Move the left slider until the brightness of the grey shape in the middle matches the backgrounds as much as possible. Move the right slider until the shape is neutral compared to its background. It may help to squint or sit back from the display.

    ==

     

    I have no idea what should happen here. The apple logo is supposed to vanish? Or the striped background? Do they mean the apple logo when they write "shape".

  • brsm1990 Level 1 Level 1 (35 points)
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    Dec 18, 2013 5:27 AM (in response to MacOSX10.6)

    I would say get a spyder.

     

    I had one years back, lost it in a move but it was great.  I am trying to figure out which one to buy now, if anyone has any input: https://discussions.apple.com/message/24166070

  • millerrh512 Level 1 Level 1 (0 points)
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    Dec 18, 2013 6:49 AM (in response to brsm1990)

    I use an i1 Display Pro and it works great.  But I bet a Colormunki or Sypder would also work.  Basically any hardware calibrator should get you decently close. 

     

    I have used a calibrator for years and will never not use one.  Looking at uncalibrated screens almost makes my eyes hurt now.

  • JoshD Level 1 Level 1 (85 points)
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    Dec 18, 2013 6:54 AM (in response to mittense)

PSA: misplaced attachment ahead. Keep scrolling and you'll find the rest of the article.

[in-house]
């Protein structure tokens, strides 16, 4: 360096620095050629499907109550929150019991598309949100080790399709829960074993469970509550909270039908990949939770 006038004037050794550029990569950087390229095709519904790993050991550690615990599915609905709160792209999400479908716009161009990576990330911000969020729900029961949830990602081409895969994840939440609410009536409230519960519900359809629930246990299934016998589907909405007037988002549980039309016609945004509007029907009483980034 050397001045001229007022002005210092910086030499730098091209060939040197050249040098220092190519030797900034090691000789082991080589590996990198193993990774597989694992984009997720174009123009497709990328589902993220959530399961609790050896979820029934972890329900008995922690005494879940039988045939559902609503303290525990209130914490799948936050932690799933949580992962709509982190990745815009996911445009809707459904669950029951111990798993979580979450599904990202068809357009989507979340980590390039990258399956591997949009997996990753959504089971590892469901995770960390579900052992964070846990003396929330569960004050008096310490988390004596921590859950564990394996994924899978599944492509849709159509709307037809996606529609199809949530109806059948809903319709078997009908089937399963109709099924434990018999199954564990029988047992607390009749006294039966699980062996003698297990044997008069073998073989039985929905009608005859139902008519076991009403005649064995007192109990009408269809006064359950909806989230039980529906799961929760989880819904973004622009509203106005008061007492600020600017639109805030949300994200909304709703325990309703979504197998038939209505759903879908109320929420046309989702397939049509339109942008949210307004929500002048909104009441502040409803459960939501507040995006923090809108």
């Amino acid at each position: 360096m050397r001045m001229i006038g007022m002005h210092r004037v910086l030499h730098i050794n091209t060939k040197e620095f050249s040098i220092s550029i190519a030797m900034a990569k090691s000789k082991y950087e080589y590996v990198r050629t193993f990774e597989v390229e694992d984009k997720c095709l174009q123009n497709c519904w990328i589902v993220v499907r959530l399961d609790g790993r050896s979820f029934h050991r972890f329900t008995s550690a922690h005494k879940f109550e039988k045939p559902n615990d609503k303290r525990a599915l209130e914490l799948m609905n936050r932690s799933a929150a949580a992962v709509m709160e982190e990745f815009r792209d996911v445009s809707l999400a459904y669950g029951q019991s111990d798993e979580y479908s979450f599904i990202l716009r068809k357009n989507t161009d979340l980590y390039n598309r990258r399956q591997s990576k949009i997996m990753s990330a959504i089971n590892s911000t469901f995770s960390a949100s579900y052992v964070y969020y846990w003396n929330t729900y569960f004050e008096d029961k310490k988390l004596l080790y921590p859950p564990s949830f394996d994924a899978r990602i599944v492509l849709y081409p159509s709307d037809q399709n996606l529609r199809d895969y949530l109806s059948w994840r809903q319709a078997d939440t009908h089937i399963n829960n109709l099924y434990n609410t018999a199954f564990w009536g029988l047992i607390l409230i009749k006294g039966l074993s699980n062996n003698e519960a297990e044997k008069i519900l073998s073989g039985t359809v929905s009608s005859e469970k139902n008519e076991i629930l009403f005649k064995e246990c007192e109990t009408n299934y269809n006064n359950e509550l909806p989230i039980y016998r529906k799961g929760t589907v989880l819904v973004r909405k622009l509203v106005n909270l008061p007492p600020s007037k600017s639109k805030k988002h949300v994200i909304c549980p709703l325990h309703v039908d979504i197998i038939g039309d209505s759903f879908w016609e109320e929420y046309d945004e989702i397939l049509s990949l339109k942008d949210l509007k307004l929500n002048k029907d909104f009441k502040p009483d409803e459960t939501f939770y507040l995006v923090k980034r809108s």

IR = Image Retention

     

    As far as calibration and the yellow tint. I've calibrated using a Spyder4Pro (see my posted profile earlier in the thread) and I can tell you that the yellow tint is far from correct. In other words, the calibrated profile shows is quite a large shift towards the pink from the yellow/green overall cast. The problem is that when the original calibration is so far out of whack it's much harder to get a clean calibration. The latest one has slgihtly green light greys for example.

  • millerrh512 Level 1 Level 1 (0 points)
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    Dec 18, 2013 7:06 AM (in response to JoshD)

    I see.  My appologies if my assumption of people just being used to "too blue" screens is incorrect.

     

    I actually had a similar issue with my very first rMBP where it was pink even after calibrating it (LG Screen, but no IR initially).  I think you'll even see my comments earlier in this thread where I assumed it was because of a pink backlight and showed images of the pink Apple logo.

     

    It's strange, but my Samsung screen also has the pink backlight/logo, but does not appear pink after calibrating.  But it is warmer than people are used to (as it should be).

     

    This makes me think this pink issue is actually a real issue.  Maybe two sides of the same issue.  Looks horrible uncalibrated and to fight that, the calibration software makes it look horrible in the opposite direction.